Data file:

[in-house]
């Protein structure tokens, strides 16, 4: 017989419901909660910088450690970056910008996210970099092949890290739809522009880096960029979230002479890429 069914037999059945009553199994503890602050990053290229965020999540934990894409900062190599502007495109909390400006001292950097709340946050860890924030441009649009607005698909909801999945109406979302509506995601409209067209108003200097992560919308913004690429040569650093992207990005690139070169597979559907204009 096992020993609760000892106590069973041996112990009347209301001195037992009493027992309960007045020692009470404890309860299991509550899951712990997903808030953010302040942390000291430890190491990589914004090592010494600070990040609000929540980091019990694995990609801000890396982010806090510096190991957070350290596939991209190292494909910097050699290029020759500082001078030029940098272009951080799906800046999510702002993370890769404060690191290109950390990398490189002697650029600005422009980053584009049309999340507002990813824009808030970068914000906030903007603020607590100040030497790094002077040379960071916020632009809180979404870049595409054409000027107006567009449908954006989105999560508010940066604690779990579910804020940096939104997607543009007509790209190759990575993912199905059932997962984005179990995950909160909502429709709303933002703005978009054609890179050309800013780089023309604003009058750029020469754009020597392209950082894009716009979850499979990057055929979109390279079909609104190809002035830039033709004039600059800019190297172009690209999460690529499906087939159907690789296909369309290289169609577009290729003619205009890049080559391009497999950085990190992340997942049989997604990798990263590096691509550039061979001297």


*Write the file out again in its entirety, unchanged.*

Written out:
[in-house]
């Protein structure tokens, strides 16, 4: 017989419901909660910088450690970056910008996210970099092949890290739809522009880096960029979230002479890429 069914037999059945009553199994503890602050990053290229965020999540934990894409900062190599502007495109909390400006001292950097709340946050860890924030441009649009607005698909909801999945109406979302509506995601409209067209108003200097992560919308913004690429040569650093992207990005690139070169597979559907204009 096992020993609760000892106590069973041996112990009347209301001195037992009493027992309960007045020692009470404890309860299991509550899951712990997903808030953010302040942390000291430890190491990589914004090592010494600070990040609000929540980091019990694995990609801000890396982010806090510096190991957070350290596939991209190292494909910097050699290029020759500082001078030029940098272009951080799906800046999510702002993370890769404060690191290109950390990398490189002697650029600005422009980053584009049309999340507002990813824009808030970068914000906030903007603020607590100040030497790094002077040379960071916020632009809180979404870049595409054409000027107006567009449908954006989105999560508010940066604690779990579910804020940096939104997607543009007509790209190759990575993912199905059932997962984005179990995950909160909502429709709303933002703005978009054609890179050309800013780089023309604003009058750029020469754009020597392209950082894009716009979850499979990057055929979109390279079909609104190809002035830039033709004039600059800019190297172009690209999460690529499906087939159907690789296909369309290289169609577009290729003619205009890049080559391009497999950085990190992340997942049989997604990798990263590096691509550039061979001297």